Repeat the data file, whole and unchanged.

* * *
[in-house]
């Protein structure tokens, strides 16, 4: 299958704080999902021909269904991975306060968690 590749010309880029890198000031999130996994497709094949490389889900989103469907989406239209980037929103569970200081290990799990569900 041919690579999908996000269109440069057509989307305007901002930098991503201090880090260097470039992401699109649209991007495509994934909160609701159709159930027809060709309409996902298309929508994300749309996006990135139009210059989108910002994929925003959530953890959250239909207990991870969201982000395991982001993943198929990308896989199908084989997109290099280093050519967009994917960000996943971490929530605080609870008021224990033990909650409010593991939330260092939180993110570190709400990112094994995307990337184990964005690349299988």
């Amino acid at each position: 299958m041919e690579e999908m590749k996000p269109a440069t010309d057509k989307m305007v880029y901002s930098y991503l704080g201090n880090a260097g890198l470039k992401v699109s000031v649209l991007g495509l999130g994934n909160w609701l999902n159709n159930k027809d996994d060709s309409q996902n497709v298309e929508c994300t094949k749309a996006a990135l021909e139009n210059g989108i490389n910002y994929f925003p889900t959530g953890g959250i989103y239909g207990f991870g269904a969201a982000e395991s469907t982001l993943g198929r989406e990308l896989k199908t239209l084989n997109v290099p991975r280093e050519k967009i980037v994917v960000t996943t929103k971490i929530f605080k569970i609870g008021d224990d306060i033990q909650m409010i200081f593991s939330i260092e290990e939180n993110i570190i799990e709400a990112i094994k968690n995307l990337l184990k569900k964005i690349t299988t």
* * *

[in-house]
């Protein structure tokens, strides 16, 4: 299958704080999902021909269904991975306060968690 590749010309880029890198000031999130996994497709094949490389889900989103469907989406239209980037929103569970200081290990799990569900 041919690579999908996000269109440069057509989307305007901002930098991503201090880090260097470039992401699109649209991007495509994934909160609701159709159930027809060709309409996902298309929508994300749309996006990135139009210059989108910002994929925003959530953890959250239909207990991870969201982000395991982001993943198929990308896989199908084989997109290099280093050519967009994917960000996943971490929530605080609870008021224990033990909650409010593991939330260092939180993110570190709400990112094994995307990337184990964005690349299988």
């Amino acid at each position: 299958m041919e690579e999908m590749k996000p269109a440069t010309d057509k989307m305007v880029y901002s930098y991503l704080g201090n880090a260097g890198l470039k992401v699109s000031v649209l991007g495509l999130g994934n909160w609701l999902n159709n159930k027809d996994d060709s309409q996902n497709v298309e929508c994300t094949k749309a996006a990135l021909e139009n210059g989108i490389n910002y994929f925003p889900t959530g953890g959250i989103y239909g207990f991870g269904a969201a982000e395991s469907t982001l993943g198929r989406e990308l896989k199908t239209l084989n997109v290099p991975r280093e050519k967009i980037v994917v960000t996943t929103k971490i929530f605080k569970i609870g008021d224990d306060i033990q909650m409010i200081f593991s939330i260092e290990e939180n993110i570190i799990e709400a990112i094994k968690n995307l990337l184990k569900k964005i690349t299988t």